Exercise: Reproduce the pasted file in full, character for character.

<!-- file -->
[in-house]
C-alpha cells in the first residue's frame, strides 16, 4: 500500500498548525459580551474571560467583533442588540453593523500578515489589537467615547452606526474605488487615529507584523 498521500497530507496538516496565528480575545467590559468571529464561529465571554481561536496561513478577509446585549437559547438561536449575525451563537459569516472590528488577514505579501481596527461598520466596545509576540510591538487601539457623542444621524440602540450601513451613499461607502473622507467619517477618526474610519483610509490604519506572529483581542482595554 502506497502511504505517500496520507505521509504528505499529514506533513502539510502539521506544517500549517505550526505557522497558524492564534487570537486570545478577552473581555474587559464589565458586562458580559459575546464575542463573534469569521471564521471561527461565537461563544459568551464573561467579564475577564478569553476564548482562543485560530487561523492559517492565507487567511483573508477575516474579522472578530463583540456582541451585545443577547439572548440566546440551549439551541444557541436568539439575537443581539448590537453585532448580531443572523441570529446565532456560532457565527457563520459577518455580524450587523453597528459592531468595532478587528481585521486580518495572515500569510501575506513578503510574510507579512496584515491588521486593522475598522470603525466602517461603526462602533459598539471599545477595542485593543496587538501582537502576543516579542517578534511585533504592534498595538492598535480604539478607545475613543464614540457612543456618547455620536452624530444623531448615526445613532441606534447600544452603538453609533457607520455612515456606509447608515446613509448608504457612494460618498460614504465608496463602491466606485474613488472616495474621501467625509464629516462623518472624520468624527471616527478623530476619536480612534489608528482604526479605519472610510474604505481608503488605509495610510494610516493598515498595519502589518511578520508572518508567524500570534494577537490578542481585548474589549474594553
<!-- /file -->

[in-house]
C-alpha cells in the first residue's frame, strides 16, 4: 500500500498548525459580551474571560467583533442588540453593523500578515489589537467615547452606526474605488487615529507584523 498521500497530507496538516496565528480575545467590559468571529464561529465571554481561536496561513478577509446585549437559547438561536449575525451563537459569516472590528488577514505579501481596527461598520466596545509576540510591538487601539457623542444621524440602540450601513451613499461607502473622507467619517477618526474610519483610509490604519506572529483581542482595554 502506497502511504505517500496520507505521509504528505499529514506533513502539510502539521506544517500549517505550526505557522497558524492564534487570537486570545478577552473581555474587559464589565458586562458580559459575546464575542463573534469569521471564521471561527461565537461563544459568551464573561467579564475577564478569553476564548482562543485560530487561523492559517492565507487567511483573508477575516474579522472578530463583540456582541451585545443577547439572548440566546440551549439551541444557541436568539439575537443581539448590537453585532448580531443572523441570529446565532456560532457565527457563520459577518455580524450587523453597528459592531468595532478587528481585521486580518495572515500569510501575506513578503510574510507579512496584515491588521486593522475598522470603525466602517461603526462602533459598539471599545477595542485593543496587538501582537502576543516579542517578534511585533504592534498595538492598535480604539478607545475613543464614540457612543456618547455620536452624530444623531448615526445613532441606534447600544452603538453609533457607520455612515456606509447608515446613509448608504457612494460618498460614504465608496463602491466606485474613488472616495474621501467625509464629516462623518472624520468624527471616527478623530476619536480612534489608528482604526479605519472610510474604505481608503488605509495610510494610516493598515498595519502589518511578520508572518508567524500570534494577537490578542481585548474589549474594553